‘American Film Studies Boyfriend’ Ethan Hawke Goes Viral With Superhero Movie Take

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Actor/director/poet Ethan Hawke almost burned Twitter to the ground today with its headlock that superhero movies are good, but also other kinds of movies are good. As Hawke put it in a recent interview doing the rounds on social media:

“I love superhero movies, I love art house movies. I don’t think there’s a difference between high art and low art. There are movies in that people put their hearts into, and there are movies that people try to cash in on. And the ones that I like are the ones that people put their hearts into, and you can feel that in a superhero movie or you can feel it in an arthouse movie.

Hawke is no stranger to the world of superheroes, as seen recently in the Marvel Studios Disney Plus streaming series Moon Knightas well as heard playing Batman in the Cartoon Network series Batwheels, about self-driving vehicles fighting crime in Gotham City. Interestingly, he never mentions if he put his heart into one or the other. Instead, he continues:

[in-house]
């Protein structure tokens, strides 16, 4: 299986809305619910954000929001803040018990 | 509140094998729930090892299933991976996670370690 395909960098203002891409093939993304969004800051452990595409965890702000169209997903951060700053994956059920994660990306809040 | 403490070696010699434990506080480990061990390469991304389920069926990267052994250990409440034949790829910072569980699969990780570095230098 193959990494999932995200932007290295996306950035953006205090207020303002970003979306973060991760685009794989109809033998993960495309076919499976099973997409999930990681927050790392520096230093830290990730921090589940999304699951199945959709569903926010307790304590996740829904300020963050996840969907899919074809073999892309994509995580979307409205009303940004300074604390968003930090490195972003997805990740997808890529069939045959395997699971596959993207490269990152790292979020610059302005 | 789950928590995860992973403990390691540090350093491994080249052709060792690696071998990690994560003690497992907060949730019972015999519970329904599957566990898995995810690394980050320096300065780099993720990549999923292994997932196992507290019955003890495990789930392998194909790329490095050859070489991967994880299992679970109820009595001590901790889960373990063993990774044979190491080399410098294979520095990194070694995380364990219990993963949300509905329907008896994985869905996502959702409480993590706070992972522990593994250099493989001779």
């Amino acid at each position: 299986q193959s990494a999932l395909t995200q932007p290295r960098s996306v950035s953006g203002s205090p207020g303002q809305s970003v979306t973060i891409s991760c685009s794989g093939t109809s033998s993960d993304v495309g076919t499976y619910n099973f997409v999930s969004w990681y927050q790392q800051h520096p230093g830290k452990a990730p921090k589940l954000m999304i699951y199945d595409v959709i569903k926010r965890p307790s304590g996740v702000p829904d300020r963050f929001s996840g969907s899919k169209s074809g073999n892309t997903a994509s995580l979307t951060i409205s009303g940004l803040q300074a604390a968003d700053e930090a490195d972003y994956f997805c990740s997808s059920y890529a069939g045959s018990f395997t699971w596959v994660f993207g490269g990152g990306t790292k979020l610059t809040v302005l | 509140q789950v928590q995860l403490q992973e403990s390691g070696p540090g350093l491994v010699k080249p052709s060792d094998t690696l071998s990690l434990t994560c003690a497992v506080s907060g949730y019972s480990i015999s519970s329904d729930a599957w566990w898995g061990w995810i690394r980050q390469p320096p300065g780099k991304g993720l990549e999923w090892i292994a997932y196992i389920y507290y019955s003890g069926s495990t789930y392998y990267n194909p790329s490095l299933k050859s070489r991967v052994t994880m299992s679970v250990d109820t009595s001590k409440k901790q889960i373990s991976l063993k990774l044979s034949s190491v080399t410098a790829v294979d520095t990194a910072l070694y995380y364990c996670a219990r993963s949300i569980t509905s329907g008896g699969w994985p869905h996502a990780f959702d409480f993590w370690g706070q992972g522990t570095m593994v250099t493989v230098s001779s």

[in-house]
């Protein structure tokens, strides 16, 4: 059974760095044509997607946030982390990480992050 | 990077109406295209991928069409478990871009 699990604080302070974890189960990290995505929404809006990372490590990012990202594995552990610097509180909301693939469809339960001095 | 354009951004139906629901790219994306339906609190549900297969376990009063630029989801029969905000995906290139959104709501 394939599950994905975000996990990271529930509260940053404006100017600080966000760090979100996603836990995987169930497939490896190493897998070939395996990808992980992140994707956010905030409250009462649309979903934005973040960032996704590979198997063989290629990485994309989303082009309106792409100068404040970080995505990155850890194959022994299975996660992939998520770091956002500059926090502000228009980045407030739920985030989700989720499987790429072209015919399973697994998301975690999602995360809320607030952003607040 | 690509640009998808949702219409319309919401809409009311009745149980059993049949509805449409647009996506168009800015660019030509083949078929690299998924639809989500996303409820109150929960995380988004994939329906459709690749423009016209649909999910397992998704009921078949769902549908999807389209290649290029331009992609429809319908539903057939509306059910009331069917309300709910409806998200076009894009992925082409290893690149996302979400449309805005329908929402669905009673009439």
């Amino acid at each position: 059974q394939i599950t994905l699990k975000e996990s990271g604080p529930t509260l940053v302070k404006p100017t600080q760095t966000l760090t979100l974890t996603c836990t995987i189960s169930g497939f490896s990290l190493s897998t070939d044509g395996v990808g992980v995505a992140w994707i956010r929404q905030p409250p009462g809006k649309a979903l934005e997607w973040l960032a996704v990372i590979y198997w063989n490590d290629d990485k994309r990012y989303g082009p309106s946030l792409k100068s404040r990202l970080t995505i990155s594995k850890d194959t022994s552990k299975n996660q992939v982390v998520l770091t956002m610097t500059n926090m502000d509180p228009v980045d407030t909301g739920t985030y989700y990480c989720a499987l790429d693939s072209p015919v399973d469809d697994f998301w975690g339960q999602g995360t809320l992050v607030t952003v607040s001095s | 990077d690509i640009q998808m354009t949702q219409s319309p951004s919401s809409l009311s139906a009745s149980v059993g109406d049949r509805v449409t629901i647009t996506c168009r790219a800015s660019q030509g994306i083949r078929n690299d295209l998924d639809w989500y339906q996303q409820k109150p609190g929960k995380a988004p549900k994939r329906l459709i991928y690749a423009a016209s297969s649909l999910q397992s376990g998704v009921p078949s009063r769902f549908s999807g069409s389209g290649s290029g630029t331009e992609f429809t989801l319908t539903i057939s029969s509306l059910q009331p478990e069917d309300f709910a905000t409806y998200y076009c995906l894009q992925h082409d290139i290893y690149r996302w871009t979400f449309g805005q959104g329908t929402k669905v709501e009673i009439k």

“I was joking that if Logan and Black Knight and strange doctor are great art films, what is Fanny and Alexander?”

To answer Hawke’s question, Fanny and Alexander was Ingmar Bergman’s 1982 semi-autobiographical miniseries that won the Academy Award for Best Foreign Language Film. Ethan Hawke, director of the 1994 music video for Lisa Loeb’s To staykeep on going:

“These are my favorite superhero movies, Logan, Doctor Strange, Dark Knight, these are great films. But they’re not the only thing and young people today are growing up thinking that’s, you know, that’s all there is.

Video game v-tuber Jeff Grubb agreed with Ethan Hawke, dubbing him “America’s film studies boyfriend”, in line with Hawke’s central thesis that Americans make movies that are too competitive, keeping track of their Rotten Tomatoes score and box office takes.

Meanwhile, another Twitter user is rallying around the man who portrayed ‘Jolly the Pimp’ in Valerian and the City of a Thousand Planets in his cry for more creativity in Hollywood cinema:

And there’s no better person to rally filmmakers to give themselves permission to be more creative than the man who gave a TED Talk on the subject:

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